Photoelectric alarms are the best detectors for smoke from smoldering fires. Light is aimed away from a sensor inside the detector. When smoke enters the device, it reflects the light onto the sensor, which then activates the alarm.

Dual sensor alarms are the most recommended detectors because they have sensors for smoke from both smoldering and flaming fires. Policyholders who don’t have a dual alarm should install both ionization and photoelectric alarms in a structure.

Smoke detectors can be battery-powered or hooked up to the home or business’s power supply. Those powered into a building’s electrical system still have a battery backup in case of power loss.

They should be located throughout a structure to provide the most escape time from anywhere in the building. This includes wherever a person sleeps, outside each sleeping area, and on every level. Buildings that were constructed prior to codes about detector location still should comply.

Policyholders are also encouraged to have interconnected smoke detectors. As their name suggests, all the alarms sound when one is triggered.

Smoke detectors should be replaced every 10 years, or when they have reached the expiration date listed on the equipment. They should be tested monthly by pushing the test button and checking for the power light.

Carbon Monoxide Detector Requirements

CO detectors are designed to alert people before the structure reaches a life-threatening level of carbon monoxide. Many states and local jurisdictions require them in most buildings.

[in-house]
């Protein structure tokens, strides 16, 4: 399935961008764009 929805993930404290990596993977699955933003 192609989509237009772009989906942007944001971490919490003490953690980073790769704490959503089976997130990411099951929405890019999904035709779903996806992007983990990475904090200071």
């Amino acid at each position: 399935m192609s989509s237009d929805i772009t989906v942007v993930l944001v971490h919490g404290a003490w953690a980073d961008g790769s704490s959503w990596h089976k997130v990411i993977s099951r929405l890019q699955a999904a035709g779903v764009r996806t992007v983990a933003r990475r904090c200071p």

CO detectors can be standalone devices or part of a full home security system. Like smoke detectors, they can be interconnected and should be inserted on each floor, including the basement and garage, as well as inside or directly outside of each sleeping area. Policyholders shouldn’t put them in a space where they could be covered by furniture or curtains or near a flame-producing appliance.

Unlike smoke detectors, CO detectors should be installed about 5 feet off the floor because it is slightly lighter than air and can mix easily.

To keep them in proper working order, policyholders should follow manufacturer instructions and test and replace CO detectors accordingly. Detectors should be kept free of dust, dirt, and other particles, and the battery should be changed regularly.

Perils Impacting Smoke and CO Detectors

Carbon monoxide detectors are susceptible to high voltage surges and should be tested regularly to ensure they are working properly. Photo Credit: “Two Different Carbon Monoxide Alarms” by U.S. Fire Administration

Smoke and CO detectors are used to alert policyholders of peril, but they sustain damage, too. Lightning and high voltage surge are the most frequently claimed causes of loss related to this equipment. Of those StrikeCheck assessed last year, 83% of them were determined to have sustained damage from high voltage surge, and 14% were non-damaged at the time of testing.

Adjusters and assessors should consider smoke and CO detectors when evaluating electrical damage at a home or office. It’s essential that these components are adequately installed, maintained, and tested. They should be replaced with devices that meet all safety requirements and are priced at market value.

StrikeCheck is the nation’s leading electronics and specialty item assessment provider, and our professionals can inspect not only smoke and fire detectors but also the appliances and other machinery that could put your policyholders at risk for exposure to smoke and carbon monoxide. Assessments find cause of loss, scope of damage, and provide repair or replacement options. Ensure your customers are obtaining safe equipment that meets requirements and follows manufacture specifications and pricing.

Read more about StrikeCheck’s onsite and desktop claim review services.